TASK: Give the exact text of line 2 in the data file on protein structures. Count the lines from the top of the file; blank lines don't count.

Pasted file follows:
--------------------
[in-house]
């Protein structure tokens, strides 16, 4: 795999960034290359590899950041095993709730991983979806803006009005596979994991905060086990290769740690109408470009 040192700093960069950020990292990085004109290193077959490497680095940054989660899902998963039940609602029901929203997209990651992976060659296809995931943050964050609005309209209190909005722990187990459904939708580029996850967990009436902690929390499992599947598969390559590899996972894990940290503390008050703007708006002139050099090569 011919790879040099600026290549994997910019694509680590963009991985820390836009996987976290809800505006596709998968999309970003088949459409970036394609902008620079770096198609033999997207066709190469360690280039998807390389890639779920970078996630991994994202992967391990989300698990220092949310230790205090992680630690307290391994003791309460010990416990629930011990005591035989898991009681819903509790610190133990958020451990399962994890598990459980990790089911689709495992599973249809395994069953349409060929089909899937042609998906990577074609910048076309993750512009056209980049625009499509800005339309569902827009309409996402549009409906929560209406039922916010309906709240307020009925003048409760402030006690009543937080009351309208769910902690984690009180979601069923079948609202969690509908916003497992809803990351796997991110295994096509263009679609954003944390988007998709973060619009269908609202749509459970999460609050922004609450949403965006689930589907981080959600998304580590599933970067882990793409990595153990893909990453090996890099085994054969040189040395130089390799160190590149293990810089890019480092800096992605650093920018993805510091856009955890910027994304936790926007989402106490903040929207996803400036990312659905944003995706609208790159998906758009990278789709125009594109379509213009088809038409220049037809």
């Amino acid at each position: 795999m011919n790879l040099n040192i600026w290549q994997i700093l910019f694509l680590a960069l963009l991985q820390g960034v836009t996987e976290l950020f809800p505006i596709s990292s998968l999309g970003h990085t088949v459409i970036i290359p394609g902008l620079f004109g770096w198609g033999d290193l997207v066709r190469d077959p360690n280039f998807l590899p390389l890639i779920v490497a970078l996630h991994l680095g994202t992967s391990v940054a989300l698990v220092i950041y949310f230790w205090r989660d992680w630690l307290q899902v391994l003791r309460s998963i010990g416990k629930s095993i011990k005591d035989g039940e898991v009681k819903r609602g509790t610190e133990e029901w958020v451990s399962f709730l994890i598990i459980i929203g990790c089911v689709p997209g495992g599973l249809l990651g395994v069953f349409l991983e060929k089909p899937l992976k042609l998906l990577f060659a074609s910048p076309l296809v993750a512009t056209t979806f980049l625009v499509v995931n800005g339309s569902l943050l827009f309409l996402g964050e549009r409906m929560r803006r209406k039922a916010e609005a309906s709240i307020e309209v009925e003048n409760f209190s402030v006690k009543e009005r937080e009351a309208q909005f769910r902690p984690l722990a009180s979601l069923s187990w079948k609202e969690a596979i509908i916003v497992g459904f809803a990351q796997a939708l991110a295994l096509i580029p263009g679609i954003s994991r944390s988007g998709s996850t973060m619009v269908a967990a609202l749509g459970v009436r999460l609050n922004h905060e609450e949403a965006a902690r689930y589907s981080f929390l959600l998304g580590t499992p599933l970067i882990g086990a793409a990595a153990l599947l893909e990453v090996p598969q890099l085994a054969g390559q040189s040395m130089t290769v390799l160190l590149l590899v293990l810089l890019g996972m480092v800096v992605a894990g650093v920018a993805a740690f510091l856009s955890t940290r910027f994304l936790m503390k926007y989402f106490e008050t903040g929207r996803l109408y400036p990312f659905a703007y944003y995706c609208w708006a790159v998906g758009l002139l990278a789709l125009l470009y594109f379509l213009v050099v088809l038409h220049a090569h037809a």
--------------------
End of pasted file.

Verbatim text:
């Protein structure tokens, strides 16, 4: 795999960034290359590899950041095993709730991983979806803006009005596979994991905060086990290769740690109408470009 040192700093960069950020990292990085004109290193077959490497680095940054989660899902998963039940609602029901929203997209990651992976060659296809995931943050964050609005309209209190909005722990187990459904939708580029996850967990009436902690929390499992599947598969390559590899996972894990940290503390008050703007708006002139050099090569 011919790879040099600026290549994997910019694509680590963009991985820390836009996987976290809800505006596709998968999309970003088949459409970036394609902008620079770096198609033999997207066709190469360690280039998807390389890639779920970078996630991994994202992967391990989300698990220092949310230790205090992680630690307290391994003791309460010990416990629930011990005591035989898991009681819903509790610190133990958020451990399962994890598990459980990790089911689709495992599973249809395994069953349409060929089909899937042609998906990577074609910048076309993750512009056209980049625009499509800005339309569902827009309409996402549009409906929560209406039922916010309906709240307020009925003048409760402030006690009543937080009351309208769910902690984690009180979601069923079948609202969690509908916003497992809803990351796997991110295994096509263009679609954003944390988007998709973060619009269908609202749509459970999460609050922004609450949403965006689930589907981080959600998304580590599933970067882990793409990595153990893909990453090996890099085994054969040189040395130089390799160190590149293990810089890019480092800096992605650093920018993805510091856009955890910027994304936790926007989402106490903040929207996803400036990312659905944003995706609208790159998906758009990278789709125009594109379509213009088809038409220049037809």